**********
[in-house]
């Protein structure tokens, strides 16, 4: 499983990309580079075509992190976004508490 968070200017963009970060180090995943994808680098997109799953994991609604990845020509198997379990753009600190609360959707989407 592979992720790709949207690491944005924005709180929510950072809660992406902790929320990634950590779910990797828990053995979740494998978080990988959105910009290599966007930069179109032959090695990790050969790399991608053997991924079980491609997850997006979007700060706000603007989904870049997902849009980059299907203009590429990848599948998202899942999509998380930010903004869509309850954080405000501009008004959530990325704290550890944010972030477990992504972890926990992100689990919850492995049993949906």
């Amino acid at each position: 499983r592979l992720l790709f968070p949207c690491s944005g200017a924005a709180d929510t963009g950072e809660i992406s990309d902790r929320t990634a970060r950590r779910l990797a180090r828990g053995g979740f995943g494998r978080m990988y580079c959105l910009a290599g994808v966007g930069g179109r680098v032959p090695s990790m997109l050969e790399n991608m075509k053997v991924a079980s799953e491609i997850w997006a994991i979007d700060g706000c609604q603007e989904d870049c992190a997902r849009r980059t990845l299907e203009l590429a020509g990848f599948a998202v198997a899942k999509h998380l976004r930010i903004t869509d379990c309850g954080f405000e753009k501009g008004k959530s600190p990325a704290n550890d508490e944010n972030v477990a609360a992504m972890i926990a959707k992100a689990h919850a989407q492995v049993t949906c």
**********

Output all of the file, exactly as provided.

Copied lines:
[in-house]
């Protein structure tokens, strides 16, 4: 499983990309580079075509992190976004508490 968070200017963009970060180090995943994808680098997109799953994991609604990845020509198997379990753009600190609360959707989407 592979992720790709949207690491944005924005709180929510950072809660992406902790929320990634950590779910990797828990053995979740494998978080990988959105910009290599966007930069179109032959090695990790050969790399991608053997991924079980491609997850997006979007700060706000603007989904870049997902849009980059299907203009590429990848599948998202899942999509998380930010903004869509309850954080405000501009008004959530990325704290550890944010972030477990992504972890926990992100689990919850492995049993949906």
């Amino acid at each position: 499983r592979l992720l790709f968070p949207c690491s944005g200017a924005a709180d929510t963009g950072e809660i992406s990309d902790r929320t990634a970060r950590r779910l990797a180090r828990g053995g979740f995943g494998r978080m990988y580079c959105l910009a290599g994808v966007g930069g179109r680098v032959p090695s990790m997109l050969e790399n991608m075509k053997v991924a079980s799953e491609i997850w997006a994991i979007d700060g706000c609604q603007e989904d870049c992190a997902r849009r980059t990845l299907e203009l590429a020509g990848f599948a998202v198997a899942k999509h998380l976004r930010i903004t869509d379990c309850g954080f405000e753009k501009g008004k959530s600190p990325a704290n550890d508490e944010n972030v477990a609360a992504m972890i926990a959707k992100a689990h919850a989407q492995v049993t949906c």